February 23

What you can learn about career development from Rohei and Rachel Ong


As I walked down the passageway leading into Rohei, there were people standing with yellow lanyards, preparing to greet me.

I was reminded of church.

But they soon pointed me in the right direction, in the direction of Rohei.

If you’ve never heard of Rohei, you should.

They are a premier learning and development (L&D) consultancy in Singapore which has been training and consulting for the last 17 years.

The level of thought that goes into their training is phenomenal.

I remember attending one of their trainings during COVID lockdown and they even took time to send me a pack of training materials for the training.

We ended up folding little paper hats for ourselves.

Rohei, the brainchild of Praise and Rachel

But Rohei is also the brainchild of Praise and Rachel, two excellent women leaders. You only have to look at how they plan their training to see the value they can bring to people who train under them.

If you’re reading this as someone who’s interested in Rachel Ong and her work in the learning and development space, here’s some things I learnt during their recent trial lesson on relational coaching.

If you’re struggling to coach your staff, here’s what to do.

How do you help adult learners learn?

If you’ve gone for enough adult trainings you would quickly realise that you’re often there more often for the food, than the real learning.

The question is,

How do you help adults to learn better?

And is that really possible?

Especially when all you can give is an hour here or there, or at most 2 or 3 days every few months?

And when all you learn is tidy theory in the comfort of a classroom? Can it really apply in the cut and thrust of a live work situation?

I think Rohei and Rachel have some good thinking which I picked up.

Provoke a deeply experiential learning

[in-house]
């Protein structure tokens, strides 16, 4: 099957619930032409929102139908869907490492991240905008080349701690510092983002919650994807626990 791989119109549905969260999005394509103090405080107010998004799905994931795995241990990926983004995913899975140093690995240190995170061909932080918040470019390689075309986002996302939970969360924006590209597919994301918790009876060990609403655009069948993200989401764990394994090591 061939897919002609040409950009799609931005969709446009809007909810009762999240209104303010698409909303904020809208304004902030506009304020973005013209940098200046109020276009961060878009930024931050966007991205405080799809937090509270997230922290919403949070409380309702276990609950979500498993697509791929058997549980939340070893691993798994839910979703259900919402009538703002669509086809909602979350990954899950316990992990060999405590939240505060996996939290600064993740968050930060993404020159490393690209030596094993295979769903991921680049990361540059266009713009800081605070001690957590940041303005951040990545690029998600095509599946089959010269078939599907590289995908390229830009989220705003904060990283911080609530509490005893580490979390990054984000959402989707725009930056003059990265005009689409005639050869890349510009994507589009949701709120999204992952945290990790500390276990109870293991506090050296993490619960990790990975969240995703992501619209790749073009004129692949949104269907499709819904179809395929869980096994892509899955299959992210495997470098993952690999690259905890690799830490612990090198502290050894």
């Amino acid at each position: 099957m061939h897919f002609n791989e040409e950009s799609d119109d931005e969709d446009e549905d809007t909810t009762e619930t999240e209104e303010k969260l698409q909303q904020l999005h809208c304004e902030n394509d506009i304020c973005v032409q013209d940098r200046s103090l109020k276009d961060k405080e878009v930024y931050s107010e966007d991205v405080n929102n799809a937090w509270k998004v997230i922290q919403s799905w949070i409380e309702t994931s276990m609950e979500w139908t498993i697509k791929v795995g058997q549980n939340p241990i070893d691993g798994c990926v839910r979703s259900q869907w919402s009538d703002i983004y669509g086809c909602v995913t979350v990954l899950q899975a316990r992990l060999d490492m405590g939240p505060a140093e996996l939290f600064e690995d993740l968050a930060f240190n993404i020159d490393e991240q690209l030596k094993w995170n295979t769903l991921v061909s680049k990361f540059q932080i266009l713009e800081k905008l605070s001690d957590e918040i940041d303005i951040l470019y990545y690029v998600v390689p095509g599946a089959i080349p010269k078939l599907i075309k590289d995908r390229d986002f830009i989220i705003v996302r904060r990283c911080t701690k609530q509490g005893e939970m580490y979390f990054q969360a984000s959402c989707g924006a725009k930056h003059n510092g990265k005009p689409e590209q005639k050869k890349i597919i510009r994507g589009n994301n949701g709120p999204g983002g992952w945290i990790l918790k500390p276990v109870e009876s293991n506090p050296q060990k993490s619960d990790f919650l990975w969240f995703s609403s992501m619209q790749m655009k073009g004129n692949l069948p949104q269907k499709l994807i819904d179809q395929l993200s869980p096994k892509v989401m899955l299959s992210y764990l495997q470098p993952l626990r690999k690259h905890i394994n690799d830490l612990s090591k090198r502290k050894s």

When I attended a training by Tong Yee’s team at And in November 2023, I had a deeply experiential learning. I saw what was happening within me and how their training was provoking me to think in new ways.

That afternoon, Wen Wei brought us to a darkened room. The lights were low, and there were sounds of birds, insects chirping, and a light illuminating a river crossing.

He introduced to us the learning experience that would help teams to figure out how to better work with each other.

what I learnt from Vivian Balakrishnan
Sometimes, you might be so stuck in the to-do that you forget to grow.

The level of thought that went into replicating a full body experience was incredible. In another activity, they actually had blindfolds and ropes to encourage teamwork.

You can quickly see how this would help a team to embed the learning.

But how does the team take it back?

The longer term learning

I think that’s why Rohei also introduced the relational coaching programme, a 9 month programme to encourage more touchpoints with instructors, and better consistency in the learning.

If you’ve been in the training space long enough, you would realise that one of the biggest problems is often with how short a day, or a few hours is.

You would see that you can hardly make enough change in the span of a few hours.

So Rohei has focused on longer-term programmes, at least with this relational coaching programme.

The personal vulnerability of the trainer

That afternoon, as Wen Wei took us through the various lessons, I quickly realised that he was being extremely vulnerable with us.

If you’ve had a bad trainer, you will feel like this.

He shared about how he had made mistakes as a coach, and his own personal family life.

I was deeply moved by his sharing.

He didn’t have to do this. Especially as a guru, who was well regarded in the field of coaching.

The training is not a place for personal therapy. As a trainer myself, I’ve seen that I’ve sometimes used the training ground as a space to process my own thoughts, and to share things that I’ve not personally worked through.

In one example, I was teaching about forgiveness when I struggled with the forgiveness of my own family members.

With Rohei, the trainer (at least Wen Wei) knew when to use vulnerability, and when not to use it.

Does training work?

If I look at all the adult training I’ve attended over the years, with official certificates like the Advanced Certificate for Learning and Performance, and so many other places, I can’t recall a single training that has ‘transformed’ my life.

Perhaps the closest would be Tong Yee’s And, which helped me to have a better understanding of my self in the systems I operated.

Rohei does adopt similar principles in designing training.

But you realise that it also matters who does the training.

My advice?

Before you go for your next training, know what you’re actually lacking in. And the real training begins after the training, and not before.

It begins as you continue to reflect, apply, and embark over and over again on those learning loops.

That’s how you learn.

It’s not just because you paid $450 for a training with Rohei, or anyone else for that matter.

It’s because you applied the training.



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